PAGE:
Mi’kmaq History Coming Alive at Port-la-Joye-Fort-Amherst National Historic Site

by pmnationtalk on July 14, 2017338 Views

Traditional birch wigwam building to begin July 19th

July 14, 2017       Charlottetown, PEI     Parks Canada Agency

Parks Canada and the Mi’kmaq Confederacy of PEI are pleased to partner once again to bring alive the Mi’kmaq history of Epekwitk at Port-la-Joye–Fort Amherst National Historic Site this summer. Join Mi’kmaq Elders on site and immerse yourself in the stories, history, and language of the Mi’kmaq people.

Nova Scotia Elder and master canoe and wigwam-builder Todd Labrador will be working with PEI Mi’kmaq Elders and community members to construct a traditional Mi’kmaq birch wigwam on site from July 19th to 21st. A rotating schedule of activities throughout the summer includes presentations each morning and afternoon, hands-on activities such as the ancient Mi’kmaq game of waltes, Mi’kmaq songs and language, traditional medicines and more. Activities take place daily until August 31st. For more information on these activities or other opportunities for visitors, please call 902-675-2220.

Parks Canada is encouraging visitors to plan their trips and discover new and exciting destinations in 2017 by consulting Parks Canada’s website, or downloading the NEW Parks Canada Mobile App, for a list of hidden gems and other unique and memorable ways to celebrate Canada 150.


“Parks Canada recognizes the invaluable contributions of the Mi’kmaq Confederacy of PEI in enhancing visitor experience at Parks Canada sites and sharing stories and cultural traditions. The Wigwam project and summer programming present an incredible opportunity for visitors to better understand the culture and history of the Mi’kmaq of PEI through authentic experiences.”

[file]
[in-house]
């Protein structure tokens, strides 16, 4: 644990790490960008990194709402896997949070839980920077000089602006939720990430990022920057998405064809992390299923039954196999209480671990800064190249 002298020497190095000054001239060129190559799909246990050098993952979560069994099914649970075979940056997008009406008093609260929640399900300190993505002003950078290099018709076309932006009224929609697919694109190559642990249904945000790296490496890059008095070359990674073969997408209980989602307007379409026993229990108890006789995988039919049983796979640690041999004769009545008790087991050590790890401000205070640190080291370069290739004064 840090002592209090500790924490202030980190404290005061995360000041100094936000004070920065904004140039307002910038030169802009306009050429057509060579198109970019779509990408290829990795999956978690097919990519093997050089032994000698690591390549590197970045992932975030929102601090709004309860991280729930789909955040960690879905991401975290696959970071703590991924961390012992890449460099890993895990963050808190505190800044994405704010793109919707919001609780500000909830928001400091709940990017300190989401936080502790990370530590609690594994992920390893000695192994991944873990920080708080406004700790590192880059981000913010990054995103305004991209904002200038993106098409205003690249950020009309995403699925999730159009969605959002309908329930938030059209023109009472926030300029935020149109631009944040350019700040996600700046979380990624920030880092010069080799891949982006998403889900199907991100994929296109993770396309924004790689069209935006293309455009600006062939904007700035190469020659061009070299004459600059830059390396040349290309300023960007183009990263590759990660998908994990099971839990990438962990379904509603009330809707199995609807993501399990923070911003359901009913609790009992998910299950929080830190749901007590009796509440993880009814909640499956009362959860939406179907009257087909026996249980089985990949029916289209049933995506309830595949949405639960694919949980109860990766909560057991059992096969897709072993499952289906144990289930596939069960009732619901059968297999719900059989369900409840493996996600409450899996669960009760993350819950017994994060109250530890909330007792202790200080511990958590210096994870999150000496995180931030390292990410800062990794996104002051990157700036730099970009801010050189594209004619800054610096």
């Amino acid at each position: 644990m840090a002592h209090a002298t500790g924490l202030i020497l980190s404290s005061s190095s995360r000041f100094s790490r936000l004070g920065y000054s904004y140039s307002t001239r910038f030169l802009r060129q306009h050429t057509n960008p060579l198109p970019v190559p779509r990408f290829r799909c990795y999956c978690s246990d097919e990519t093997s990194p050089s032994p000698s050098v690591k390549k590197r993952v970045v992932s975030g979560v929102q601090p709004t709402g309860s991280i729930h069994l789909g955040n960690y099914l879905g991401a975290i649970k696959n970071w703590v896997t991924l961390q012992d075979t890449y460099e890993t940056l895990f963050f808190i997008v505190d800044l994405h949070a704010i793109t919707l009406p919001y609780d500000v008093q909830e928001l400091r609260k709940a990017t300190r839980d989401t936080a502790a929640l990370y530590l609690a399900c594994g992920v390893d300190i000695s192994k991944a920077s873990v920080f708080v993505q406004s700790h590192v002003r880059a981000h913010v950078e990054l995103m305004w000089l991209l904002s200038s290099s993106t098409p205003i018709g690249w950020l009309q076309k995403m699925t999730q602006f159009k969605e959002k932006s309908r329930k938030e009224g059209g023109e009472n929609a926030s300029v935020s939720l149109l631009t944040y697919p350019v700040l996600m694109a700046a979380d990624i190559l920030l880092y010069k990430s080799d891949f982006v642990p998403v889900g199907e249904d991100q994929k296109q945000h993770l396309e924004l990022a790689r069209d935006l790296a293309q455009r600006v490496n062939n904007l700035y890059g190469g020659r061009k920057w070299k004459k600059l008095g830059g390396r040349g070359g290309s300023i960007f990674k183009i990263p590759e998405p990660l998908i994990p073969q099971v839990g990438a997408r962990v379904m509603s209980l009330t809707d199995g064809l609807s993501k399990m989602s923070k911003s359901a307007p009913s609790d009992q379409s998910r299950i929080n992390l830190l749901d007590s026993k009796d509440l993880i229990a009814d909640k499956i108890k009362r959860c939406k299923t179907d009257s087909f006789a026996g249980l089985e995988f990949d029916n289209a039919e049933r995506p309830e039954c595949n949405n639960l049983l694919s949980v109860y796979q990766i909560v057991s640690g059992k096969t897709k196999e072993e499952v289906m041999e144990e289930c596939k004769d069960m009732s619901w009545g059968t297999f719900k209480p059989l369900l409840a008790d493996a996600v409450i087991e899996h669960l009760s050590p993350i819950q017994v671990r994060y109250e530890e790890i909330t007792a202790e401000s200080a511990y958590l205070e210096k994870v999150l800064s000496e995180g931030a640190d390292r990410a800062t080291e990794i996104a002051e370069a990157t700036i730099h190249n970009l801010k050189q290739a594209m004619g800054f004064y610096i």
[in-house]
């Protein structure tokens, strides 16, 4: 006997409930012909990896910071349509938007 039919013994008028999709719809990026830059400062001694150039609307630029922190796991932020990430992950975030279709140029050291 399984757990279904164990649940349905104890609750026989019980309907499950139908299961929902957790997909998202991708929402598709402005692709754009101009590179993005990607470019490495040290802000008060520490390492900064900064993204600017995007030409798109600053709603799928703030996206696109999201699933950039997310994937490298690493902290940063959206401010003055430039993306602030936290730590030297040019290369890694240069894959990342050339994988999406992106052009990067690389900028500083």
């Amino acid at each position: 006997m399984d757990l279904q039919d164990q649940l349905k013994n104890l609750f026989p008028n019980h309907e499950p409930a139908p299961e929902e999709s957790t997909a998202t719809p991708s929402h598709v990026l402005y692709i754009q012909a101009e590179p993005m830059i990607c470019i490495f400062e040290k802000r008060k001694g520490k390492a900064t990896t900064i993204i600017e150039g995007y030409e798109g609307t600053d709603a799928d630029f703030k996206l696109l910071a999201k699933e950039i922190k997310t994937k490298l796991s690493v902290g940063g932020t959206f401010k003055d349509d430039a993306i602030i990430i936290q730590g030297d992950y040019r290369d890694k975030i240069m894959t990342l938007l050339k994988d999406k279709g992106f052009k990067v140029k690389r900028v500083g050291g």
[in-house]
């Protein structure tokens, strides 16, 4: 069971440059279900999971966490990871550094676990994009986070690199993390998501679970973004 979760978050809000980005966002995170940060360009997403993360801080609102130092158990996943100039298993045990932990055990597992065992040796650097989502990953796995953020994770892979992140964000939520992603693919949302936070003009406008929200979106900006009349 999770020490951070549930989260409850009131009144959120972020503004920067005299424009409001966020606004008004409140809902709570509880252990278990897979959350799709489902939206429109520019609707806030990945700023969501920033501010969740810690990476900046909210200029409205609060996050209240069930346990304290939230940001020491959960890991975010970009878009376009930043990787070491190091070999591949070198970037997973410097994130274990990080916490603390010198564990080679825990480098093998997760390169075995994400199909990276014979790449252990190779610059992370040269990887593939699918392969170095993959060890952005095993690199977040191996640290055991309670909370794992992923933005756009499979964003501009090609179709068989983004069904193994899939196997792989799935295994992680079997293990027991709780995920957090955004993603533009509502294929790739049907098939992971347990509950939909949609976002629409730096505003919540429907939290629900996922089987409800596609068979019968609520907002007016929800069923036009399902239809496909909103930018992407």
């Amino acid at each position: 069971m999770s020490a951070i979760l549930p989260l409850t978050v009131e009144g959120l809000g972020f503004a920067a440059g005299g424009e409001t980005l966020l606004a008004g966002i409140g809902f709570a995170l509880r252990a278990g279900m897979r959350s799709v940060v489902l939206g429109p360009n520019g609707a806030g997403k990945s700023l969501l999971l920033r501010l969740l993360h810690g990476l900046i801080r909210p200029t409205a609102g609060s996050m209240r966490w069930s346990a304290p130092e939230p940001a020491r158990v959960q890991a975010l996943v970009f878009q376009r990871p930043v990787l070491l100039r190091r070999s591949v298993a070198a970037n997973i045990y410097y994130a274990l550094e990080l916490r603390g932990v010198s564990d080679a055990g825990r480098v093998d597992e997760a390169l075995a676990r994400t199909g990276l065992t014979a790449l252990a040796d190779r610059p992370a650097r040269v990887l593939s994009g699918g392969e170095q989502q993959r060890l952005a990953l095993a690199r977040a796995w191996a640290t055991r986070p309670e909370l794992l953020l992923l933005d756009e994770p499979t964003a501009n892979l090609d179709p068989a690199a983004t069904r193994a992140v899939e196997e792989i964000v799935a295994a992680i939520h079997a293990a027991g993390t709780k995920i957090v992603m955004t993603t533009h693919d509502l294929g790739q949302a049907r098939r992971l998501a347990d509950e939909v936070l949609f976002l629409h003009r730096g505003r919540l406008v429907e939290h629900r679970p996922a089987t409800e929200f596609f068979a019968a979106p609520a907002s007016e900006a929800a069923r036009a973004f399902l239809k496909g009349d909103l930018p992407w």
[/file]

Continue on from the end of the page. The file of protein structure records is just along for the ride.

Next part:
Karen Jans,
Superintendent, PEI Field Unit, Parks Canada

“We’re proud to share Mi’kmaq history and culture for visitors to Parks Canada sites like Port-la-Joye–Fort Amherst. This project is a good way to share the knowledge of our Elders and to foster Mi’kmaq traditional skills and arts. ”

Chief Brian Francis,
Chief Abegweit First Nation, Co-chair of the Mi’kmaq Confederacy of PEI

Quick Facts

  • Parks Canada recognizes the invaluable contributions of Indigenous People to our work – from establishing and conserving heritage places to enhancing visitor experience by sharing stories and cultural traditions. Parks Canada is committed to working respectfully with First Nations and honouring their contributions to Canada’s protected places.
  • Additional interpretation has expanded the history presented at Port-La-Joye–Fort Amherst National Historic Site in recent years to include more of the site’s Mi’kmaq history. This includes the installation of interpretive panels, an updated site brochure and delivery of special events in collaboration with stakeholders such as the Societé Saint Thomas d’Aquin for the delivery of National Acadian Feast Day celebrations on August 15th.
  • The Mi’kmaq Confederacy of PEI and Parks Canada continue to work together in a number of ways to showcase Mi’kmaq culture at Parks Canada’s places in PEI. In PEI National Park, visitors can discover the rich culture of the Mi’kmaq people through story, song, and dance: A’tuken / Tell Stories. The travelling exhibition, N’in n’a L’nu: The Mi’kmaq of Prince Edward Island, is also showcased at the Greenwich Interpretation Centre.  For more information on these activities, please visit our website: http://www.pc.gc.ca/en/pn-np/pe/pei-ipe/activ/activ-menu/interpretation

Associated Links


Kara Grant
Partnering, Engagement & Communications Officer
Media Relations
Parks Canada Agency


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